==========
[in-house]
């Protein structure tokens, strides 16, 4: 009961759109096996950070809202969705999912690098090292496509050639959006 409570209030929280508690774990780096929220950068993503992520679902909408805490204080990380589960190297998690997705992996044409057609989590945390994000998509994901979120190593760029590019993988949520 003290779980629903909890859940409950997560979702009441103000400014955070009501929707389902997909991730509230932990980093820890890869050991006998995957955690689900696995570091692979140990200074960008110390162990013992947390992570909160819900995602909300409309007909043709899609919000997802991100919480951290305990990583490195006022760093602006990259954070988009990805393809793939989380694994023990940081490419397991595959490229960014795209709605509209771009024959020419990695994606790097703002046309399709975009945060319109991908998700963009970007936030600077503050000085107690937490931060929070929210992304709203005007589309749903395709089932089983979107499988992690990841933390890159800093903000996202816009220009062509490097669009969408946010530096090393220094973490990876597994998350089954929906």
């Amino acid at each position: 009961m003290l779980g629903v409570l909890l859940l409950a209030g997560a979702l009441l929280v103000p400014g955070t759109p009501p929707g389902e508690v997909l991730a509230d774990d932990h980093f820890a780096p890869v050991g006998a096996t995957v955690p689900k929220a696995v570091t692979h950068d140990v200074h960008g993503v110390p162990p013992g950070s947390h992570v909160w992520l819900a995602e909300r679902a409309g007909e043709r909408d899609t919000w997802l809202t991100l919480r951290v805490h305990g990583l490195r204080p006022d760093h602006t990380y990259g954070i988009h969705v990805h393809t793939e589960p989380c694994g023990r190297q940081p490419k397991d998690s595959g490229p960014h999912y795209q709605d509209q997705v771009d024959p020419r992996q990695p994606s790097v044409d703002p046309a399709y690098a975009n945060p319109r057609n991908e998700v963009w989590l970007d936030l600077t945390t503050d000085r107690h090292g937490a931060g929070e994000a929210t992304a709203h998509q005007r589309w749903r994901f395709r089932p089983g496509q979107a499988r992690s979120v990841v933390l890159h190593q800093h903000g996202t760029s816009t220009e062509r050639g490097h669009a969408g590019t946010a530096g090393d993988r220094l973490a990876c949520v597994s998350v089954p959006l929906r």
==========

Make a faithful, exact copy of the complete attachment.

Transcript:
[in-house]
């Protein structure tokens, strides 16, 4: 009961759109096996950070809202969705999912690098090292496509050639959006 409570209030929280508690774990780096929220950068993503992520679902909408805490204080990380589960190297998690997705992996044409057609989590945390994000998509994901979120190593760029590019993988949520 003290779980629903909890859940409950997560979702009441103000400014955070009501929707389902997909991730509230932990980093820890890869050991006998995957955690689900696995570091692979140990200074960008110390162990013992947390992570909160819900995602909300409309007909043709899609919000997802991100919480951290305990990583490195006022760093602006990259954070988009990805393809793939989380694994023990940081490419397991595959490229960014795209709605509209771009024959020419990695994606790097703002046309399709975009945060319109991908998700963009970007936030600077503050000085107690937490931060929070929210992304709203005007589309749903395709089932089983979107499988992690990841933390890159800093903000996202816009220009062509490097669009969408946010530096090393220094973490990876597994998350089954929906």
């Amino acid at each position: 009961m003290l779980g629903v409570l909890l859940l409950a209030g997560a979702l009441l929280v103000p400014g955070t759109p009501p929707g389902e508690v997909l991730a509230d774990d932990h980093f820890a780096p890869v050991g006998a096996t995957v955690p689900k929220a696995v570091t692979h950068d140990v200074h960008g993503v110390p162990p013992g950070s947390h992570v909160w992520l819900a995602e909300r679902a409309g007909e043709r909408d899609t919000w997802l809202t991100l919480r951290v805490h305990g990583l490195r204080p006022d760093h602006t990380y990259g954070i988009h969705v990805h393809t793939e589960p989380c694994g023990r190297q940081p490419k397991d998690s595959g490229p960014h999912y795209q709605d509209q997705v771009d024959p020419r992996q990695p994606s790097v044409d703002p046309a399709y690098a975009n945060p319109r057609n991908e998700v963009w989590l970007d936030l600077t945390t503050d000085r107690h090292g937490a931060g929070e994000a929210t992304a709203h998509q005007r589309w749903r994901f395709r089932p089983g496509q979107a499988r992690s979120v990841v933390l890159h190593q800093h903000g996202t760029s816009t220009e062509r050639g490097h669009a969408g590019t946010a530096g090393d993988r220094l973490a990876c949520v597994s998350v089954p959006l929906r």